Friday, June 24, 2011

Getting high in Potosí

And so my travels have come to something of a sprint finish. With notions of dipping my toe into the waters of Chile, Peru and Ecuador before I depart for home, travelling has begun in earnest once more and having spent two days exploring Sucre, Potosí is next on the list. It’s a remarkable city in that it’s found at a lung-bursting 4,070m above sea level, quite a jump from Sucre’s more bearable 2,700m. From now on in Bolivia it’s all going to be about getting high. Potosí is probably most famous for its co-operative mine in which miners work in Victorian-era conditions; its gnarly ladders, unventilated shafts and wildly fluctuating temperatures adding up to a miserable existence to the hundreds who try to make a living there. There’s a tour to the mines which is aggressively sold but which I steer clear of mostly to avoid coming across as a day-tripping western coming to mix it amongst the filthy masses struggling daily to make a living in life-threatening conditions. The fact that I’m claustrophobic and afraid of the dark has absolutely nothing to do with. Whatsoever.
Besides, there’s much to see and do in and around Potosí. The city itself is as undersold as the miners’ tour is oversold. In common with Sucre it has an old world charm, a beautiful, if gaudy, central plaza and some of Bolivia’s finest budget accommodation in refurbished colonial-era houses. There’s also some wonderful trekking in the vicinity so I trek up to the Lagunas de Kari Kari, in themselves unspectacular, but set amongst the rolling hills above the city and offering perfect views of the urban sprawl below. The trek also gives me my first close encounter with llamas. Dublin zoo probably has some llamas but in common with most of the animals there, they were probably ‘asleep’ on the day I visited as a youngster. Llamas are weird, having all the characteristics necessary to be a sheep but it’s that downright weird fucking neck which makes them stand out. I take some photos, self-consciously peering over my shoulder as I do for fear that some locals will laugh at me for taking snaps of what are, after all, the South American equivalent of sheep.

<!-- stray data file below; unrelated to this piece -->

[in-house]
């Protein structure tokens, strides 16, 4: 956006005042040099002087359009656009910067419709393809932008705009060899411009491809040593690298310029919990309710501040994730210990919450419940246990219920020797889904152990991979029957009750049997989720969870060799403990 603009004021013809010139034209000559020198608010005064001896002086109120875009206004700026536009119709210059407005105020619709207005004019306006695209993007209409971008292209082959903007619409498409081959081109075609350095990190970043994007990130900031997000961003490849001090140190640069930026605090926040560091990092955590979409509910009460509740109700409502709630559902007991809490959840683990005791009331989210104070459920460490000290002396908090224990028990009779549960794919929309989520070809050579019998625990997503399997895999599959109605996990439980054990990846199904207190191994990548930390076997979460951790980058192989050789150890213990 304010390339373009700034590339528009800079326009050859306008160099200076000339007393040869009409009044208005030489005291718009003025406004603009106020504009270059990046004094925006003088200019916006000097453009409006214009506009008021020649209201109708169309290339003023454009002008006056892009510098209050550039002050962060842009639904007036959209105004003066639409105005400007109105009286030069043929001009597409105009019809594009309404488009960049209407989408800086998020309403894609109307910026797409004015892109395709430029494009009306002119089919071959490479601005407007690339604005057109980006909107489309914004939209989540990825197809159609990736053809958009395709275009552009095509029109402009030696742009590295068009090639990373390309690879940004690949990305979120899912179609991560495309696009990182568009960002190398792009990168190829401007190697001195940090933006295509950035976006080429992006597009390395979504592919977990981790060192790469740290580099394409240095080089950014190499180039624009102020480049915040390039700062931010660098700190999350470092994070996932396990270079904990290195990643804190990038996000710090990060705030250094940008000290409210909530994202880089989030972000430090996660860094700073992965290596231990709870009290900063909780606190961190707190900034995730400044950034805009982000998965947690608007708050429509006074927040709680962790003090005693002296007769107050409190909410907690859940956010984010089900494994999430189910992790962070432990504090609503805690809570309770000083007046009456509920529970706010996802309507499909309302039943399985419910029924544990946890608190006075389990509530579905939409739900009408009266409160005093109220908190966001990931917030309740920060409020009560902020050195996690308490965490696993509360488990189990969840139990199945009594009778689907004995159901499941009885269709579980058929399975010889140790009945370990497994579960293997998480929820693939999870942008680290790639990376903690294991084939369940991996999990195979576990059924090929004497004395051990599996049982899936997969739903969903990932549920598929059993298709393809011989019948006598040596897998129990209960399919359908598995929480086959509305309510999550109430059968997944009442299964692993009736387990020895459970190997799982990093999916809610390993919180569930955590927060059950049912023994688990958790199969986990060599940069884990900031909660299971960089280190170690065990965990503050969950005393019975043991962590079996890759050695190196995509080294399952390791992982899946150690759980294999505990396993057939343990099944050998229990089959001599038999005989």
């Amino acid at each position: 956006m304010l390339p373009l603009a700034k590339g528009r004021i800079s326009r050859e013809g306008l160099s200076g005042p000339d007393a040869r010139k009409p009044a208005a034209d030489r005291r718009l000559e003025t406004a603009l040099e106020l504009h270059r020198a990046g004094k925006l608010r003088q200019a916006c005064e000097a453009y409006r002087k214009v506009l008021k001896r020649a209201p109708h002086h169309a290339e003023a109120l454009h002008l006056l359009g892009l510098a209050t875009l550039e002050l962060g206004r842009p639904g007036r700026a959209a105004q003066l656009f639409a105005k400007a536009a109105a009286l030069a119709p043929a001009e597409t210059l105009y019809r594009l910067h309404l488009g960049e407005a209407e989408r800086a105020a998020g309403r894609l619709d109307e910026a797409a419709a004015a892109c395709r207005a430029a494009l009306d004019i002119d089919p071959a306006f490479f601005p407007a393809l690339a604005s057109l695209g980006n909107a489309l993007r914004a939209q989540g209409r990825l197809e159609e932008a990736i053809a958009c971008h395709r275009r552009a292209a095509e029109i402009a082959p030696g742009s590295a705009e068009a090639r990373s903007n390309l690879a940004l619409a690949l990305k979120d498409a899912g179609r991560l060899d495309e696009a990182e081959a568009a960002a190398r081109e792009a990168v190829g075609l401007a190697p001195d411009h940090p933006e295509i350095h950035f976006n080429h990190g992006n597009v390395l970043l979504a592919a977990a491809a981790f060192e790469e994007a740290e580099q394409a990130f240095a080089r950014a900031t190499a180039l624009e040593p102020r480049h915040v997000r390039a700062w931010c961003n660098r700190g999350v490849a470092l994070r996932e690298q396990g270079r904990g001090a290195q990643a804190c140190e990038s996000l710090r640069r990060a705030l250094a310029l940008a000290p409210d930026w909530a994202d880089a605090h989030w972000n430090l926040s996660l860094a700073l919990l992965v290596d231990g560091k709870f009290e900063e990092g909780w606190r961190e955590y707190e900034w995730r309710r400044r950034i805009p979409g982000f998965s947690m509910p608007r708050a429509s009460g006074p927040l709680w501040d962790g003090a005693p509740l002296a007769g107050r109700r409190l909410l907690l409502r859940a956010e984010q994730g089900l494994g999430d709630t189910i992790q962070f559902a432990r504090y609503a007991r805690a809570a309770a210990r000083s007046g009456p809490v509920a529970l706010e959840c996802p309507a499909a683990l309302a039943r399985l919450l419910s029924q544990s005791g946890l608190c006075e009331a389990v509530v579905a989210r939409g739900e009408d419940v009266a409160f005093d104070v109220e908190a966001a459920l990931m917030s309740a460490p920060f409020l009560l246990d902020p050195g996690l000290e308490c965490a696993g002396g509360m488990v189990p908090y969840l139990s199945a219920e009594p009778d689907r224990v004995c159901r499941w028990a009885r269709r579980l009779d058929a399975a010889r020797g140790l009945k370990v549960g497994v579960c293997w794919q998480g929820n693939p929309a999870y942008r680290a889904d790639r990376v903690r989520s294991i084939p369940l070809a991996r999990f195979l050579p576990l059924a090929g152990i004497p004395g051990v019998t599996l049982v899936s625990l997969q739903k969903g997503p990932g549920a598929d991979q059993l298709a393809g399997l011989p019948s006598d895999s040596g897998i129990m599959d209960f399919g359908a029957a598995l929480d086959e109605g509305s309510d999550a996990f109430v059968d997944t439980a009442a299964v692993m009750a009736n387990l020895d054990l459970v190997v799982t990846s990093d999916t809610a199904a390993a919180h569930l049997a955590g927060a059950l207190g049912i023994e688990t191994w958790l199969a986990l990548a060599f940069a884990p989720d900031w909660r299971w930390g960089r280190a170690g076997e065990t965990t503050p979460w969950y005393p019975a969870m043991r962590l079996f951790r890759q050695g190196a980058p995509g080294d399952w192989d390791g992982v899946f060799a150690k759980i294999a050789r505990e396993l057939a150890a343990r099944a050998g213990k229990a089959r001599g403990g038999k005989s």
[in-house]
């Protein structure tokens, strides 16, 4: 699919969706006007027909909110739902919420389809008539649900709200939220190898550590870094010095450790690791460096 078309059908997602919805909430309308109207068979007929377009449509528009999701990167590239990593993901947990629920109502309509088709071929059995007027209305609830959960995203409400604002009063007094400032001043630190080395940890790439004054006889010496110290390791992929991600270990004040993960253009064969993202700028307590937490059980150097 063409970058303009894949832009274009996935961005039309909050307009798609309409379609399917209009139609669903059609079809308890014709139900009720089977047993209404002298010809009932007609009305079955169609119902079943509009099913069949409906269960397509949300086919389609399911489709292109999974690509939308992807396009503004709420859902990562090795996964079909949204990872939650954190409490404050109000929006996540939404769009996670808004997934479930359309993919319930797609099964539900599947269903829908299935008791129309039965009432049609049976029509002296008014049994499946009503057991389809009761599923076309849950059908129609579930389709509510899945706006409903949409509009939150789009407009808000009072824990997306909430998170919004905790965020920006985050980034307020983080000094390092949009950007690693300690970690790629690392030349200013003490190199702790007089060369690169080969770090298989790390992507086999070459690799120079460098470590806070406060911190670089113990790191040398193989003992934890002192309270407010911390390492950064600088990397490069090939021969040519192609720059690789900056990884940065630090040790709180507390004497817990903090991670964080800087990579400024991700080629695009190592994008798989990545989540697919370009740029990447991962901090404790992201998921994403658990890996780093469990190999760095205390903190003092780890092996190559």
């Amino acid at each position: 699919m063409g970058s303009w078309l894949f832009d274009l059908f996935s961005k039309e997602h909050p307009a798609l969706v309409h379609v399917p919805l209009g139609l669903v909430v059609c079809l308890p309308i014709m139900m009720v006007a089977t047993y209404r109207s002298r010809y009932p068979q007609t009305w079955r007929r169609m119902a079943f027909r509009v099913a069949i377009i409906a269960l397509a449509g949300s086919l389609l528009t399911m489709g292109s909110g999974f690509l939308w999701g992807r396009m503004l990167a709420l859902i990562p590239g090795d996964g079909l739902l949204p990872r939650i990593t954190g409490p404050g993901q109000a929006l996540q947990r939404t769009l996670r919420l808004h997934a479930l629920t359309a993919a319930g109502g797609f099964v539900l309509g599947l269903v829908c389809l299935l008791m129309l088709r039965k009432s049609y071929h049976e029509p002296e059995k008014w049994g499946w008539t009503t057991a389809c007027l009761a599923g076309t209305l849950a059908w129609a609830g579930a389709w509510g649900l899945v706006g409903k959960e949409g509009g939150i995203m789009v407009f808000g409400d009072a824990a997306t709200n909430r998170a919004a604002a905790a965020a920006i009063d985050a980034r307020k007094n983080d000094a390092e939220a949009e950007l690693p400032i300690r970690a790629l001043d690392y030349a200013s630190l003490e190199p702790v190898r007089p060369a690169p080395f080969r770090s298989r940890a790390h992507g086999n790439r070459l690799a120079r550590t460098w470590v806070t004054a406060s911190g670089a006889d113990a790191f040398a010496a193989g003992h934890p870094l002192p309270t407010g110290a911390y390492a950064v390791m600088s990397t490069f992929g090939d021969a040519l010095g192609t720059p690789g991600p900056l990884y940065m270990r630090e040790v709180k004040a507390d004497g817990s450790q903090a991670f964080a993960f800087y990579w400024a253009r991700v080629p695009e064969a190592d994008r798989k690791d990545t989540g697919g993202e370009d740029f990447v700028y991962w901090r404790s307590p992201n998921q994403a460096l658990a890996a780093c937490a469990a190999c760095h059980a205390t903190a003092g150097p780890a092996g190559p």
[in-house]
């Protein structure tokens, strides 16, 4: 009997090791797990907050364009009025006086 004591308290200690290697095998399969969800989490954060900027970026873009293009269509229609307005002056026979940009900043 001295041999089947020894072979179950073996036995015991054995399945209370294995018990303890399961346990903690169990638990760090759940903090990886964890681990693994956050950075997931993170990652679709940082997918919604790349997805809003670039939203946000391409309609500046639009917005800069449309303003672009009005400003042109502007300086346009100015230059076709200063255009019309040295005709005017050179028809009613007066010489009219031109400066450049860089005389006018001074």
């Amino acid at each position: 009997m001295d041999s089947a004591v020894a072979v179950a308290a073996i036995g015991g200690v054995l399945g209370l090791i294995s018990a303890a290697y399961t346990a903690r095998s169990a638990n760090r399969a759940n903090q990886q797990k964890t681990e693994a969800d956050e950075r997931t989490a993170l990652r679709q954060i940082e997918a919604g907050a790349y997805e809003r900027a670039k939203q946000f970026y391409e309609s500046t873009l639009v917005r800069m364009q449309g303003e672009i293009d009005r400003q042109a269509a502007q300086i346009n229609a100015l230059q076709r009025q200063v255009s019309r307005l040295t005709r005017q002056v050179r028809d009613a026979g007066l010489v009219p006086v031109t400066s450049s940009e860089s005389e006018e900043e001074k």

During my time in Potosí I was also encouraged by none other than Hugo, my Spanish teacher, to visit the city’s National Mint museum which was reason enough to give it a miss but I decided to check it out regardless. There’s a tour in English which is ideal because unless our guide wants to repeat instructions about how to order a hotel room or how to buy a kilo of oranges in Spanish during the course of the hour the tour lasts then I’d be completely lost. She turns out to be Bolivia’s most cantankerous woman. Having shown us a display featuring some of Bolivia’s coins from the past and having encouraged us to ask questions if we had any, I meekly enquire as to why - as she previously had alluded to - Bolivia doesn’t mint its own coins any more, she curtly responds “Because it’s cheaper in Chile.” Right. Thanks for that.

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